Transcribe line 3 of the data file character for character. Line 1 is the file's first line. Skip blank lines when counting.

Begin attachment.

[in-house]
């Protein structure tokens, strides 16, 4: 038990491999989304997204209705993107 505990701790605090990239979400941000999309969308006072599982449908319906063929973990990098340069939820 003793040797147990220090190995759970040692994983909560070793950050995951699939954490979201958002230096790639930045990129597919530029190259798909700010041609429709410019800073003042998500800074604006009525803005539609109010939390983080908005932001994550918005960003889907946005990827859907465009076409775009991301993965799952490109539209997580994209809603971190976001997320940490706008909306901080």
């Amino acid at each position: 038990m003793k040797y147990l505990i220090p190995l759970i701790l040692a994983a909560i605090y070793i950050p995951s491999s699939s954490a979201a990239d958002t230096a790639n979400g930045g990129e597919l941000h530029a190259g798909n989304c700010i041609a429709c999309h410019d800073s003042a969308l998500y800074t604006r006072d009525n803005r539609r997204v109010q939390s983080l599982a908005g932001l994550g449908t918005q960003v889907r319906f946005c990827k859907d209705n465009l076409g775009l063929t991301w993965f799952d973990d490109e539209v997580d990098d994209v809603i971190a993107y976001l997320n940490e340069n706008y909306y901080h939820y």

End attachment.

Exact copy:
């Amino acid at each position: 038990m003793k040797y147990l505990i220090p190995l759970i701790l040692a994983a909560i605090y070793i950050p995951s491999s699939s954490a979201a990239d958002t230096a790639n979400g930045g990129e597919l941000h530029a190259g798909n989304c700010i041609a429709c999309h410019d800073s003042a969308l998500y800074t604006r006072d009525n803005r539609r997204v109010q939390s983080l599982a908005g932001l994550g449908t918005q960003v889907r319906f946005c990827k859907d209705n465009l076409g775009l063929t991301w993965f799952d973990d490109e539209v997580d990098d994209v809603i971190a993107y976001l997320n940490e340069n706008y909306y901080h939820y």